Fed will do 'whatever it takes' for U.S. economy: Chairman Powell

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The work, by top research economists at the Fed, comes as Mr. Powell is set to speak to an annual gathering of central bankers at the Kansas City Fed's symposium in Jackson Hole, Wyo.

Powell noted that the economy remained strong and anyone who wanted a job could find one.

In an address, Powell stayed resolutely focused on the policy debate and the challenges facing the Fed's rate-setting Federal Open Market Committee (FOMC) and made it clear officials were focused on the economic data.

Mazen Issa, senior FX strategist at TD Securities in NY, said Powell's remarks built on a stance seen in the minutes of the Fed's latest policy meeting released on Wednesday.

"I see the current path of gradually raising interest rates ... to taking seriously both of these risks", he said.

"Our job at the Fed is to make decisions on monetary policy and supervision without regard to political considerations, and I'm confident we'll continue to do that", Kaplan told CNBC in an interview.

Point Bridge Capital Founder Hal Lambert, IHT Wealth Management President Steve Dudash and Payne Capital Management President Ryan Payne on the report that President Trump isn't "thrilled" with Federal Reserve Chairman Jerome Powell for raising rates.

Policy Mistake Powell said the FOMC must balance the threat of moving too fast and shortening the expansion, or moving too slowly and allowing for overheating.

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The Federal Reserve should stop raising interest rates now because the economy is showing no signs of inflation surging and is expected to slow next year after the effects of fiscal stimulus wear off, St. Louis Fed President James Bullard said Friday. But inflation has just risen to the Fed's 2 percent target range after years of low levels, and does not appear to be accelerating.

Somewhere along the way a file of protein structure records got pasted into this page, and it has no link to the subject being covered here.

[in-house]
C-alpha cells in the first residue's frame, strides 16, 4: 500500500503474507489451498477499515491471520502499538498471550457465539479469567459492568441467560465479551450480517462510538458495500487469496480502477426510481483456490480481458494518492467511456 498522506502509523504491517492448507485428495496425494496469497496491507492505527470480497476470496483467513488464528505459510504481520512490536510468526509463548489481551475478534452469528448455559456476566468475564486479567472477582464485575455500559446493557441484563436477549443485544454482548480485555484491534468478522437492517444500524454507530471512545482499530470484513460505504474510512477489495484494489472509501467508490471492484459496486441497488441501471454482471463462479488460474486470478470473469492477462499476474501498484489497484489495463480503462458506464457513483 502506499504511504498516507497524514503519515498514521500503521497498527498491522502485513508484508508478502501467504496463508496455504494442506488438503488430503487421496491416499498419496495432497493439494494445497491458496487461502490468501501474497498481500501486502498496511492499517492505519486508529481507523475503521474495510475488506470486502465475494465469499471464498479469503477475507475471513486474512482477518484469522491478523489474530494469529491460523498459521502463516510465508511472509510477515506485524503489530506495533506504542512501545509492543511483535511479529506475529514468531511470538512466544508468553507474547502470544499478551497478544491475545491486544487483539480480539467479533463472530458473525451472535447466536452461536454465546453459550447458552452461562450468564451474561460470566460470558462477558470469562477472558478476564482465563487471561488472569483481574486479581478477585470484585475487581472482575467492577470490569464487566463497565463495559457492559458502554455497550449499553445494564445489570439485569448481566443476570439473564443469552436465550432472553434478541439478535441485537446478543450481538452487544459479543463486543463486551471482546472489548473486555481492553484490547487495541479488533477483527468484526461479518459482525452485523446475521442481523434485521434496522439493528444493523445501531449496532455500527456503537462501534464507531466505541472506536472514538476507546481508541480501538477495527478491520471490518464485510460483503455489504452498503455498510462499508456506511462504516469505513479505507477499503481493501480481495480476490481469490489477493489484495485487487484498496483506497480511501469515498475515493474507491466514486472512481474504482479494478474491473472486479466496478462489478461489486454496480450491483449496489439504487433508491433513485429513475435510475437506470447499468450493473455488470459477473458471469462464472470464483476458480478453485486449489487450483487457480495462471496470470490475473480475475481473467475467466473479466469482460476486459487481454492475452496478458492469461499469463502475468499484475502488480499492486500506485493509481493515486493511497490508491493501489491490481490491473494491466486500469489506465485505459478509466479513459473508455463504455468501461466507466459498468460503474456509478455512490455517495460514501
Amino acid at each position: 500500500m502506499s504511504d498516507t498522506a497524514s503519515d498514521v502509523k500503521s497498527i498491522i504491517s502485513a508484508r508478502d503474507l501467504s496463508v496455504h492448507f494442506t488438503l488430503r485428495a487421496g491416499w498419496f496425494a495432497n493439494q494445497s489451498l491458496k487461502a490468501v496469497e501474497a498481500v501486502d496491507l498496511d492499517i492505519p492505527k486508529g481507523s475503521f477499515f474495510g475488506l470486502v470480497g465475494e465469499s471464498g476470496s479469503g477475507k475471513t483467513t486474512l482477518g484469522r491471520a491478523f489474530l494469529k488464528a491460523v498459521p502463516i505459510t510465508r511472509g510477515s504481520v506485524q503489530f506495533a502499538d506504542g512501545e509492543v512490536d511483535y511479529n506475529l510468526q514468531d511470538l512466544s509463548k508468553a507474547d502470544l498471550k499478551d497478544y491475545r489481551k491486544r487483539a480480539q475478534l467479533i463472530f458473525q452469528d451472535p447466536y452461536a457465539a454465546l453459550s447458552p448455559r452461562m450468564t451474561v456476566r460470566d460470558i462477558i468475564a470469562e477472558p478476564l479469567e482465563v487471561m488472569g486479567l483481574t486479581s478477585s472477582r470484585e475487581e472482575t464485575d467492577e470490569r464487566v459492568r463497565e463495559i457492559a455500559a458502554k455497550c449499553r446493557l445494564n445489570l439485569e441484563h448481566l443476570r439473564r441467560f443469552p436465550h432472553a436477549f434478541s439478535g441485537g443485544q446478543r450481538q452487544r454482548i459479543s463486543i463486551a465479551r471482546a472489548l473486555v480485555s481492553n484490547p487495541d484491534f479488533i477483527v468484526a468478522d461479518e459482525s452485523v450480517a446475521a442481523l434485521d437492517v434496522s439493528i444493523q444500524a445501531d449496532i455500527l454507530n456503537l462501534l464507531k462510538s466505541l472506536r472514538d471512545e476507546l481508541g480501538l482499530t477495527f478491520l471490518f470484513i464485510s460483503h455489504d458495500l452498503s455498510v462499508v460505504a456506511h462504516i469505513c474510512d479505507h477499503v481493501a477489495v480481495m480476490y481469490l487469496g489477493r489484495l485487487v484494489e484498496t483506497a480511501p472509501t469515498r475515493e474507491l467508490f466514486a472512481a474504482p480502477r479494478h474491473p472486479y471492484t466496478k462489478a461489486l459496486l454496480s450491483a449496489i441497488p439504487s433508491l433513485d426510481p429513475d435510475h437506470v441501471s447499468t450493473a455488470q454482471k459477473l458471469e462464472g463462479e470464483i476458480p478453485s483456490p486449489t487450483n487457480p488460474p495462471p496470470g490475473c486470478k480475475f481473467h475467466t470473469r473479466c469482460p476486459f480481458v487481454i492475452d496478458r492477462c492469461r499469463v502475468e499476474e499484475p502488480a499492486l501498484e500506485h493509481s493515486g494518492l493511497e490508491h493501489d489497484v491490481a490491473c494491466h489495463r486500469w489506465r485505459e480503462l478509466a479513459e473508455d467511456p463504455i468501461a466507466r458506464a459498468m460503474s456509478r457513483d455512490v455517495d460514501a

Since Powell took office, the central bank has raised the rate twice - by 0.25 of a percentage point each time - in a process known as monetary policy tightening.

"We can afford to wait and see and inflation does start to move up, well, we can move up", he added.

But Trump has said rising interest rates - which tends to strengthen the dollar, making U.S. exports more expensive - will slow the economy and offset the impact of the tax cuts he championed.

Based on the futures market, investors are nearly certain Fed policymakers will raise the benchmark interest rate to a range of 2 percent to 2.25 percent at its next meeting in late September, which would be the highest interest rates in a decade but not high by historical standards.

"Specifically, the reference there was that some members had become more uncomfortable with the narrative in the Fed policy statements that policy is still accommodative", Issa said. While the trade conflict between Washington and Beijing darkens the economic outlook, the supply versus demand position in oil markets remains relatively tight -especially because of the looming US sanctions against Iran. In his view, that's why the Fed can continue with a gradual pace of rate hikes that began under Yellen.

Powell's careful comments aren't likely to convince Trump, who insiders say is concerned that a rate-driven economic slowdown could hit right as he's gearing up for a 2020 re-election campaign. Trump was once again scolded by the press for criticizing the Fed a second time.